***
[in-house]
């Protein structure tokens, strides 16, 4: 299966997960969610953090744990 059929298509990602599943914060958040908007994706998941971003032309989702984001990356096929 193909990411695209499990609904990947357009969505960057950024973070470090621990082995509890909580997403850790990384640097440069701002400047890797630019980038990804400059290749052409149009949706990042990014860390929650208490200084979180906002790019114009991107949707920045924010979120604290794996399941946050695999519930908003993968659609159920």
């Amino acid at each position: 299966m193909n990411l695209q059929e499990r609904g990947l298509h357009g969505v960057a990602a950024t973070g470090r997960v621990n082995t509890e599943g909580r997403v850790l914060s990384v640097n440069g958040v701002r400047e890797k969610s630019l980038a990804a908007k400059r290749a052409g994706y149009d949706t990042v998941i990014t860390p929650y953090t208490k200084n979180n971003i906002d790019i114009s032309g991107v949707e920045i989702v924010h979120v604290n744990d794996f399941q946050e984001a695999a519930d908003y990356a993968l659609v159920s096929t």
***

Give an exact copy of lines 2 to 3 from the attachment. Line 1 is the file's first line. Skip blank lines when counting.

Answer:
């Protein structure tokens, strides 16, 4: 299966997960969610953090744990 059929298509990602599943914060958040908007994706998941971003032309989702984001990356096929 193909990411695209499990609904990947357009969505960057950024973070470090621990082995509890909580997403850790990384640097440069701002400047890797630019980038990804400059290749052409149009949706990042990014860390929650208490200084979180906002790019114009991107949707920045924010979120604290794996399941946050695999519930908003993968659609159920």
């Amino acid at each position: 299966m193909n990411l695209q059929e499990r609904g990947l298509h357009g969505v960057a990602a950024t973070g470090r997960v621990n082995t509890e599943g909580r997403v850790l914060s990384v640097n440069g958040v701002r400047e890797k969610s630019l980038a990804a908007k400059r290749a052409g994706y149009d949706t990042v998941i990014t860390p929650y953090t208490k200084n979180n971003i906002d790019i114009s032309g991107v949707e920045i989702v924010h979120v604290n744990d794996f399941q946050e984001a695999a519930d908003y990356a993968l659609v159920s096929t």